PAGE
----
A company issues corporate bonds to raise cash needed in operating activities in the short term and long term. These bonds may include redeemable bonds and other regular debt products.
A debt is a loan that a company must repay at maturity or over a period of time. Examples include short-term debts, such as accounts payable, and long-term liabilities, such as bonds payable.
A redeemable debt, or callable debt, is a bond that a borrower can repay prior to its maturity. The borrower usually pays a premium, or fee, to the bondholder when a debt is redeemed.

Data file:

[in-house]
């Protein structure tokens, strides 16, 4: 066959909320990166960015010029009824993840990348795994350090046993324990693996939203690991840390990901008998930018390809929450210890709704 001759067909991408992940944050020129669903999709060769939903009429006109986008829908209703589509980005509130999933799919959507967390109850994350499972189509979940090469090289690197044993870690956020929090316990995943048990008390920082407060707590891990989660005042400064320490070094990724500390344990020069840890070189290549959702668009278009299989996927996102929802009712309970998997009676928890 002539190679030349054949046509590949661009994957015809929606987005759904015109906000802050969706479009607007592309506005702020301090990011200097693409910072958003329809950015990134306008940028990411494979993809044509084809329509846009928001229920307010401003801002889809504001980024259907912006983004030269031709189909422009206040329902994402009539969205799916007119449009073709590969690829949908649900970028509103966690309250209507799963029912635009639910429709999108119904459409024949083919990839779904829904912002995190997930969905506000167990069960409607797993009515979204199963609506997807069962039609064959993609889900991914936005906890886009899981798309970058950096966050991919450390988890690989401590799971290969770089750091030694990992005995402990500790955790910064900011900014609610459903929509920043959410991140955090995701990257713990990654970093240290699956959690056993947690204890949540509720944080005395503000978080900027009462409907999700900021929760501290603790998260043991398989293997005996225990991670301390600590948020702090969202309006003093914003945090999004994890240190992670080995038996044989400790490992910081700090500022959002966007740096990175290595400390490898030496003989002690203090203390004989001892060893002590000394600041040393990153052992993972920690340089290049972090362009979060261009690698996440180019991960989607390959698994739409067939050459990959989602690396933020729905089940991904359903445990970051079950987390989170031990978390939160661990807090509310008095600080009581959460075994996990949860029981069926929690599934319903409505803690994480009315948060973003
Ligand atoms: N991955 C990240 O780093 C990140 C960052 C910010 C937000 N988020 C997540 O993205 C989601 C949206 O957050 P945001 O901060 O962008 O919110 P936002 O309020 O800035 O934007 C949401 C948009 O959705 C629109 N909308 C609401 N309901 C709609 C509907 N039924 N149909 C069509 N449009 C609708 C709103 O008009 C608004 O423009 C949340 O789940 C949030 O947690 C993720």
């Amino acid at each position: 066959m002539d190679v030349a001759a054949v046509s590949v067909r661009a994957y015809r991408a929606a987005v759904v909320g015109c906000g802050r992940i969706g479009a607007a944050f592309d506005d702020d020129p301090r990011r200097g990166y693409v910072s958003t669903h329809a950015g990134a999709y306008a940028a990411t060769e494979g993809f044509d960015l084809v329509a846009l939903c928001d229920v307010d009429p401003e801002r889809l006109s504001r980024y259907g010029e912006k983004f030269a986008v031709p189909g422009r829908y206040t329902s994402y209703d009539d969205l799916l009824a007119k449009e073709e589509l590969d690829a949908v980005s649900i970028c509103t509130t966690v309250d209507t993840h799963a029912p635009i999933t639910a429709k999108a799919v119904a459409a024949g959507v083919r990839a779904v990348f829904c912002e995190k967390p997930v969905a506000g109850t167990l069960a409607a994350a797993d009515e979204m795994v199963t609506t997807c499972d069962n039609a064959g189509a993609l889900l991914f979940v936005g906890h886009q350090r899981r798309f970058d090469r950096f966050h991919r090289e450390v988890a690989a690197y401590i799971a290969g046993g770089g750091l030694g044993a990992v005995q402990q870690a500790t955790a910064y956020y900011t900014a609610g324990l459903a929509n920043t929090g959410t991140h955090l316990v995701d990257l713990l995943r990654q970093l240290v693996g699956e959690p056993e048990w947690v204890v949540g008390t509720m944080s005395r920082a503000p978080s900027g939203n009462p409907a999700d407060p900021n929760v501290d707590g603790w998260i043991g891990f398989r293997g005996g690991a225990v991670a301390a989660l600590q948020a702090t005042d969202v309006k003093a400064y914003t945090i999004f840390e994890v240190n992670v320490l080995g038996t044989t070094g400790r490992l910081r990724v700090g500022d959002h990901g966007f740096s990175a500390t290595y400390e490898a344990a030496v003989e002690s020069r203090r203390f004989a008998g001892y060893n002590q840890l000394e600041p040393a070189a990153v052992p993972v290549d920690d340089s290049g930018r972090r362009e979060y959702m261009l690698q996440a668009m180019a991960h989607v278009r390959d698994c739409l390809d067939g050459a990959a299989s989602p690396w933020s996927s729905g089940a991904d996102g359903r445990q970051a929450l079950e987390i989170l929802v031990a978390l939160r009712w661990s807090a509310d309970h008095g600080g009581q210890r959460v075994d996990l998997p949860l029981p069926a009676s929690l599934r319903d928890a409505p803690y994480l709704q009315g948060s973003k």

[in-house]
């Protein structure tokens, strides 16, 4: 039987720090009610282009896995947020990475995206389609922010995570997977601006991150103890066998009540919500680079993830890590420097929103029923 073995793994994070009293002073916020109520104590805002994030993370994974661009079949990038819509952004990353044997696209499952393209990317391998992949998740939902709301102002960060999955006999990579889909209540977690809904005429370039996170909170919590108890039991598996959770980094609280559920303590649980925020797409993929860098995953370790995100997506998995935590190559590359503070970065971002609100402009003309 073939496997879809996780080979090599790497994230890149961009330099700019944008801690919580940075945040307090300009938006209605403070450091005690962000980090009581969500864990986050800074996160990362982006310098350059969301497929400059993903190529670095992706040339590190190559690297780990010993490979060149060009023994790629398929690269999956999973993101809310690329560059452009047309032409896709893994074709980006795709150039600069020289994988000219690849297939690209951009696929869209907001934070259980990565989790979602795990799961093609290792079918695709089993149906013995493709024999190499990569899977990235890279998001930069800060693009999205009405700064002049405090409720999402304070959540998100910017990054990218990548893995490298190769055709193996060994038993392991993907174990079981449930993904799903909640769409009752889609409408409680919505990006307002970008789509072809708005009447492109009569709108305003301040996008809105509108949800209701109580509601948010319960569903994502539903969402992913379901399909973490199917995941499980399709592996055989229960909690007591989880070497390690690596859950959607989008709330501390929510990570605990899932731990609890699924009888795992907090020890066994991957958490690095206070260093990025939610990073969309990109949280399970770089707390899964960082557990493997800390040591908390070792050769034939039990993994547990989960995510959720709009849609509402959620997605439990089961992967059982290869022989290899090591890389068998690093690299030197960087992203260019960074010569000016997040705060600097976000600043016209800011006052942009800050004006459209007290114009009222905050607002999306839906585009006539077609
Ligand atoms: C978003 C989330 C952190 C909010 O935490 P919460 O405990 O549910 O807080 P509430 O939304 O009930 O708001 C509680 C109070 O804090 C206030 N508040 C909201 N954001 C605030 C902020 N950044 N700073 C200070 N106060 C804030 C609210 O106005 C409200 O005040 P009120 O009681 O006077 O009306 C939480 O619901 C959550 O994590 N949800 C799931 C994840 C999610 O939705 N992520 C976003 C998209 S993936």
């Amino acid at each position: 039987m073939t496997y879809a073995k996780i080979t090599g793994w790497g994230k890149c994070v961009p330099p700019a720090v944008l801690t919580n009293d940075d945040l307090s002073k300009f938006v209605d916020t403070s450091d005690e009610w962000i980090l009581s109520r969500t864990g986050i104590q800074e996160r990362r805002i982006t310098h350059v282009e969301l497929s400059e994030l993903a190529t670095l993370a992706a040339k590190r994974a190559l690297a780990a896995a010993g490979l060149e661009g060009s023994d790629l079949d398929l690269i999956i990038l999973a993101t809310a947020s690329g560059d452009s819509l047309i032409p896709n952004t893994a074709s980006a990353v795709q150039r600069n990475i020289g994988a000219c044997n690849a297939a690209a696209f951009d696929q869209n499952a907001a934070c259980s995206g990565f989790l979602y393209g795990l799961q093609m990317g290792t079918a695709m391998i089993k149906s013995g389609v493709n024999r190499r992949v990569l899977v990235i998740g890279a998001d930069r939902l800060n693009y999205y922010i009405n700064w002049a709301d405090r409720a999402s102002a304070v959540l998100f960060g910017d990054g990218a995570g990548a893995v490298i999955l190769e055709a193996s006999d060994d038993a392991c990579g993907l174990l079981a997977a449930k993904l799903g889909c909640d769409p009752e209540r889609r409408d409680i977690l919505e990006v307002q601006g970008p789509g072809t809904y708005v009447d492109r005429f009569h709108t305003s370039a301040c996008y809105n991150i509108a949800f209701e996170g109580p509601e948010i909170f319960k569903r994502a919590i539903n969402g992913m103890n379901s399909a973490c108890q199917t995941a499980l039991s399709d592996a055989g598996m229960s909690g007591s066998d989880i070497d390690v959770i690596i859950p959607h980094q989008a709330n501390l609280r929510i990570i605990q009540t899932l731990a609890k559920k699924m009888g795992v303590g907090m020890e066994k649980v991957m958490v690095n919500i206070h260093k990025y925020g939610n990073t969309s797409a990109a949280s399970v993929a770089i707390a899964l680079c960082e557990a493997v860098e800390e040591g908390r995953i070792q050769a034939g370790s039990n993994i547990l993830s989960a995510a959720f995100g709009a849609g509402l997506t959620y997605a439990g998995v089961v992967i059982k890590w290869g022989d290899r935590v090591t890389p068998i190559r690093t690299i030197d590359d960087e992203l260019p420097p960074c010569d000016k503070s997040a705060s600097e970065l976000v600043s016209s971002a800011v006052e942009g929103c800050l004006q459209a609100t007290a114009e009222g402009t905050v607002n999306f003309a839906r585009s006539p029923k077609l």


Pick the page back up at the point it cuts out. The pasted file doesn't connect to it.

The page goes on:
Redeemable debt products help corporations reduce funding costs in operating activities. For instance, a company may redeem a debt with a 10 percent interest rate when market rates average 7 percent.
A company usually hires an investment banker or a corporate finance specialist to review economic trends and advise on appropriate timing for issuing redeemable debt.
To record the issuance of redeemable debt, an accountant debits the cash account and credits the redeemable debt account. In accounting terminology, debiting an asset account, such as cash, means increasing its balance.